By Billie and Robert Nicholson

Lake Lure residents dodged a big wildfire bullet last November. One of our Chimney Rock friends shared his experience with the forest fire evacuation notice. “When I received the telephone-warning message, I left work and headed home right away. By the time I got to the county line, the road was already closed and I had to walk in to get to our house. I ran frantically through the house grabbing things I thought we might need for a few days evacuation. We had another old car at home, so I threw our stuff into it and, thank goodness, it cranked.”

Due to the extended drought, fallen leaves were dry and ready to burn. Fortunately, the firefighters were able to contain the fire and keep it from destroying homes, unlike the properties in Gatlinburg. Are there ways to make your property more fire resistant?

One way to help protect your home is to create a defensible space around it. What does this mean? It’s a buffer you create between buildings on your property and the trees, grass, shrubs or any wild-land that surrounds it. This space will slow or stop the spread of wildfire and protect your home from catching fire. Defensible space will also provide protection for firefighters defending your property. To create a 100 foot space, divide it into two zones.

Zone one is 30 feet around your house or any other structure associated with it. In this area work on a major clean up removing all dead plants, grass and weeds from your lawn. Remove dead or dry leaves and pine needles from your yard, roof and rain gutters. Trim trees regularly to keep branches a minimum of 10 feet from other trees and from your house. Remove any dead branches that hang over your roof. Move any wood piles out of this perimeter. Remove any vegetation that could ignite and spread to decks or patio furniture.

Zone 2 includes the next 70 feet outside Zone 1 to make a total of a 100 feet perimeter. Cut or mow annual grass to a maximum of 4 inches. Create horizontal and vertical spacing between shrubs and trees. Remove all tree branches at least six feet from the ground. Lack of vertical space will allow fire to move from the ground to the brush and then to trees. Remove fallen leaves, needles, bark, cones and small branches that accumulate to a depth greater than 3 inches. When you landscape, consider planting fire-resistant plants and place them strategically to resist the spread of fire to your home. Have multiple garden hoses that are long enough to reach around property.

Flying embers from wildfires can destroy homes up to a mile away. Here are some things you can do to harden your home to make it more fire resistant.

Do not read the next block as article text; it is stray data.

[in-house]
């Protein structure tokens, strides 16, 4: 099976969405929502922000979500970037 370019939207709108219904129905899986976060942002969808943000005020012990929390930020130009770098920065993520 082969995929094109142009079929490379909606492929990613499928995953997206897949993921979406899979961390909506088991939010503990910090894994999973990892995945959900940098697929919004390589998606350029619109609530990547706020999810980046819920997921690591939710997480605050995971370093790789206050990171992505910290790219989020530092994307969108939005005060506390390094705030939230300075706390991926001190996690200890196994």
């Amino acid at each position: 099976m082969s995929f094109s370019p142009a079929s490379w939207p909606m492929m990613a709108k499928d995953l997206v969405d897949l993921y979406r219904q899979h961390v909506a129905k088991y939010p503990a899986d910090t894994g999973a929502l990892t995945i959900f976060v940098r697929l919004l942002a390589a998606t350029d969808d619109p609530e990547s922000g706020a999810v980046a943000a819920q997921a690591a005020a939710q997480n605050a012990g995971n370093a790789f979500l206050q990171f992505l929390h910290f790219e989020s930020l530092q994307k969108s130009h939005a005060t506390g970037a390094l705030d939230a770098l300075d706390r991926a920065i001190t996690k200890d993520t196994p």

• Roof – the most vulnerable part of your home. Wood or shingle roofs are very flammable. Use composition, metal or tile. Block any spaces between decking and covering to prevent embers from catching fire.
  • Vents – create openings for flying embers. Cover them with 1/8” to 1/4” metal mesh. Don’t use fiberglass or plastic because they can melt and burn.
  • Eaves and Soffits – should be protected with non-combustible materials.
  • Windows – can break from wildfire heat before the house catches fire. This allows embers to get into and ignite fires inside. Install dual-paned windows with one pane of tempered glass to reduce the chance of breaking during a fire.
  • Walls – Wooden products on the outside of houses as siding materials are combustible and not recommended for fire-prone areas. Use ignition resistant building materials like stucco or other approved materials. Extend them from the foundation to the roof.
  • Decks – should be made of ignition resistant materials. Keep combustible materials removed from beneath your deck. Use the same materials for patio coverings also.
  • Rain Gutters – should be screened or have gutter guards installed to prevent gutters from accumulating plant debris. Keep them clean of dried leaves and pine needles.
  • Garage – Have a fire extinguisher and fire emergency tools available. Install weather stripping around and under door to block embers.

Lots of people in our neighborhood were thankful to the many firefighters whose dedication kept the fires away from homes and businesses. We saw lots of “Thank You” signs posted throughout town.

Billie and Robert welcome your questions and comments. They can be reached at

Photo Credits:

  1. Defensible Space –
  1. Thank you composite – Billie Nicholson

Position defensible space at top of article and composite at bottom.